For documents notarised in England for use in India an Apostille is needed. No Indian High Commission [IHC] stamp is needed- see earlier Blogs. The message is beginning to get through to lawyers in India but many still ask for the IHC stamp. Now the Indian High Commission in England is resisting involvement by adding cost and complication
As I have mentioned, there is no basis in International Law for any Indian Lawyer or Administrator to request that a document notarised in England for use in India should be further endorsed with the Stamp of the Indian High Commission.
This is because India has for many years now been a signatory to the 1961 Convention of The Hague. Accordingly, an Apostille stamp of the UK Foreign and Commonwealth Office after Notarisation is the only legalisation needed before the paper can be accepted in India.
Ever since India first joined the Convention, some lawyers and Registries in India seem to have been unwilling to accept that the law has changed. They continue to require that the Indian High Commission in London or Birmingham should issue its stamp. In order to enable commerce to continue, the IHC has broken the logjam by agreeing to add its stamp
But the problem is, that the original, pre-Convention, use and purpose of its stamp was to confirm the identity of the English Notary. Since the signing of the Convention, Notaries no longer prove their continuing existence with the IHC annually, so in fact the IHC has no idea whether a given stamp and signature is that of the Notary or not.
Accordingly the Indian High Commission is now asking for additional documentation when posting or presenting in person to the High Commission. In effect, this is a second “Notarisation”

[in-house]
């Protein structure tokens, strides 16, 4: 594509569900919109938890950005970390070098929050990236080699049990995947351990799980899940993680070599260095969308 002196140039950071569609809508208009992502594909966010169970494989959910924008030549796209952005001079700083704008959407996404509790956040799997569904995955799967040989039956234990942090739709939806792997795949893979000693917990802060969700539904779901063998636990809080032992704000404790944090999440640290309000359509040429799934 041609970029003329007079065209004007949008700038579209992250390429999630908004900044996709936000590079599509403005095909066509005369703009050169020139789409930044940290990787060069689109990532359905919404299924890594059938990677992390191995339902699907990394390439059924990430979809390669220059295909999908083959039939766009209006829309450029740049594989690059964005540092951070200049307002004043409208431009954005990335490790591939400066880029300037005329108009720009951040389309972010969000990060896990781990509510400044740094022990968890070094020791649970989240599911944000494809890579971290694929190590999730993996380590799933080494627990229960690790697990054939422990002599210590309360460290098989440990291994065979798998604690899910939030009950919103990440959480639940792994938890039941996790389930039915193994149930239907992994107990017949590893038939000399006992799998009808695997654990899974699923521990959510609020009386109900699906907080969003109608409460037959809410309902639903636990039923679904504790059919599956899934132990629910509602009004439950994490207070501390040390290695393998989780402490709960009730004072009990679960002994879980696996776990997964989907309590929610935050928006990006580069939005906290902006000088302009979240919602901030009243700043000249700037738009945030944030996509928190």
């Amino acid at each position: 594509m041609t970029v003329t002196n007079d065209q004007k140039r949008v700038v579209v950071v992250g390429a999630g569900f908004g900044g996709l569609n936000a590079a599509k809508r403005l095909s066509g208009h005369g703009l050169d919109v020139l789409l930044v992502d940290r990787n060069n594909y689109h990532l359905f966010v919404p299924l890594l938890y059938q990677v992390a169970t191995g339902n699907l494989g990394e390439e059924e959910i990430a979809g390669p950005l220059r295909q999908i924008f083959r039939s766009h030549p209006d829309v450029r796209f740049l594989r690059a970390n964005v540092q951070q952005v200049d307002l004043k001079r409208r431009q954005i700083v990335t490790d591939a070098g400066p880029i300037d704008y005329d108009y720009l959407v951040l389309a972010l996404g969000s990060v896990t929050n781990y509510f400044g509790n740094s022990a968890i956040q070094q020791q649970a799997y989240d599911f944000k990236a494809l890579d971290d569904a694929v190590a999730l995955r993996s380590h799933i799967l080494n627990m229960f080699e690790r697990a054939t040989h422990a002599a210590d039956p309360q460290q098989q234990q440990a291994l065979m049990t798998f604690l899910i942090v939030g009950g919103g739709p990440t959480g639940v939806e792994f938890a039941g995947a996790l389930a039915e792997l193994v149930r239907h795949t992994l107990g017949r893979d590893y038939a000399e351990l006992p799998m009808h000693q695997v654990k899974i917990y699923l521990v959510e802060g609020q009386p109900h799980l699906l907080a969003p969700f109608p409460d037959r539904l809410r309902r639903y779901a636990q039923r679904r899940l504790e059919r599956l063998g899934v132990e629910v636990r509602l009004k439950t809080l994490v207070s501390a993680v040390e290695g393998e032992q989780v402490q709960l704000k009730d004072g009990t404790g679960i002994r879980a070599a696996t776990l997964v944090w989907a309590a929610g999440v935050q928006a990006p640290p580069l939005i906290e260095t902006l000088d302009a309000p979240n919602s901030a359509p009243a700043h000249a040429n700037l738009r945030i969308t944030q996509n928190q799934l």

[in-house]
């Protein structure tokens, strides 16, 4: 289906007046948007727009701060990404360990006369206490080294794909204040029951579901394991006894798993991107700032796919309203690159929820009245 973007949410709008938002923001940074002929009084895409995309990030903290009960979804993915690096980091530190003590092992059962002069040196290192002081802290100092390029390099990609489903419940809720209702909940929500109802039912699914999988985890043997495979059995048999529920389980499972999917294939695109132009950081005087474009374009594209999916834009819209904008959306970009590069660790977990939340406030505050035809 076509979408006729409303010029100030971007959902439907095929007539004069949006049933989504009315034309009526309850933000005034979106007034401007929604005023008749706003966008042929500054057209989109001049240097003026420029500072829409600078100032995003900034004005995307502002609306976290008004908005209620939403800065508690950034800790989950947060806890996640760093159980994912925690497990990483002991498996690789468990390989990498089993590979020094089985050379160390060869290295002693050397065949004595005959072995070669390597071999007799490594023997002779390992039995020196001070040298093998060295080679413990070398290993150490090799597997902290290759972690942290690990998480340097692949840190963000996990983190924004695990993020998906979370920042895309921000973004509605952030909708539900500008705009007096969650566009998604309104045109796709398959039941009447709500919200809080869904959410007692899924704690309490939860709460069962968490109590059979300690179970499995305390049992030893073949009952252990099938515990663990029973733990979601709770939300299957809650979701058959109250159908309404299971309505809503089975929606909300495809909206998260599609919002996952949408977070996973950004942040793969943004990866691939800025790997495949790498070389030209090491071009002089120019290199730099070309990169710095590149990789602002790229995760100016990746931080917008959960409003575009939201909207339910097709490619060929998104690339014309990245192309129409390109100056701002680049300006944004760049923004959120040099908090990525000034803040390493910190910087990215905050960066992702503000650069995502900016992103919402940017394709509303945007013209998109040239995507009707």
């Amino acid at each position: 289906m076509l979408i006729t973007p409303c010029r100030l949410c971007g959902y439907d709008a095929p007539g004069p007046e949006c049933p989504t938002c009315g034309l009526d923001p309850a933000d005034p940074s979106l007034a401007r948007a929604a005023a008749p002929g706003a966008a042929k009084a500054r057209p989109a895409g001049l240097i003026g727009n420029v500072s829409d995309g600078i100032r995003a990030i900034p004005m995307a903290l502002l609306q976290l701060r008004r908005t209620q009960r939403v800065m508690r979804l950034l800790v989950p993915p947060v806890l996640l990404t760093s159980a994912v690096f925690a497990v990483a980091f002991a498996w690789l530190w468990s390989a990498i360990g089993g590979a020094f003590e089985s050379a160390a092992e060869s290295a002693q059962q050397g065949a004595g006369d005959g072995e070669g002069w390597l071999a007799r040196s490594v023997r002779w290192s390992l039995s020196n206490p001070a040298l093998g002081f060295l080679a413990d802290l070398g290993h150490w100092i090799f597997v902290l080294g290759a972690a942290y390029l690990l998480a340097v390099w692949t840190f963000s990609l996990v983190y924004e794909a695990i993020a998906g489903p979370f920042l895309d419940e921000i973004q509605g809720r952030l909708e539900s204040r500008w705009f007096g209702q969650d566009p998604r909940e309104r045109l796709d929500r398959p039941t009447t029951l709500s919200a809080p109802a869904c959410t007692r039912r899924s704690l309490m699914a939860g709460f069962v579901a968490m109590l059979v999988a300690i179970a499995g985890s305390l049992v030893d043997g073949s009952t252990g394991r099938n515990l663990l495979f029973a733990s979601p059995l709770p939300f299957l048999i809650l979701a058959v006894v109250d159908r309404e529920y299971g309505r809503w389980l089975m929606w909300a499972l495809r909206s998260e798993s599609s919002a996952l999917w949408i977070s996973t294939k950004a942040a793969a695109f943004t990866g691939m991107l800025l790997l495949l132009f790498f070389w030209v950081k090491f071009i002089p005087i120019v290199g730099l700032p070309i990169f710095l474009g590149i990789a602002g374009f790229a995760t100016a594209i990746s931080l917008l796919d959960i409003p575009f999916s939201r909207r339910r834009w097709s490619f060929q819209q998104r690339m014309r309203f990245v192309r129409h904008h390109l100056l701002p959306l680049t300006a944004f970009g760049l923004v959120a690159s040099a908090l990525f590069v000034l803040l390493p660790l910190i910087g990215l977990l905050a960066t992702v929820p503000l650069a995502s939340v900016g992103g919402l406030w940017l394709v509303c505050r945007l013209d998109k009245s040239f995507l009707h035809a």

And in the case of a Company document, this week the IHC announced that it will require
* Original Request letter from the client, signed by a Director with a company stamp
* Notarised copy of the Director’s passport
* Copy of Company Certificate of Incorporation notarised and endorsed with Apostille
It seems to me that the message is beginning to get through to the Indian authorities and lawyers that they should not require the IHC stamp. I do suspect that the IHC itself is trying to reinforce that message, by imposing more and more stringent and of course expensive preconditions, making it harder and harder, and costlier and costlier before it will add its stamp – which is of course, unnecessary in any event.
Please do contact me whenever you need Notarial certification or Legalisation – at http://www.atkinsonnotary.com or phone me on 0113 816 0116 (internationally 0044 113 8160116)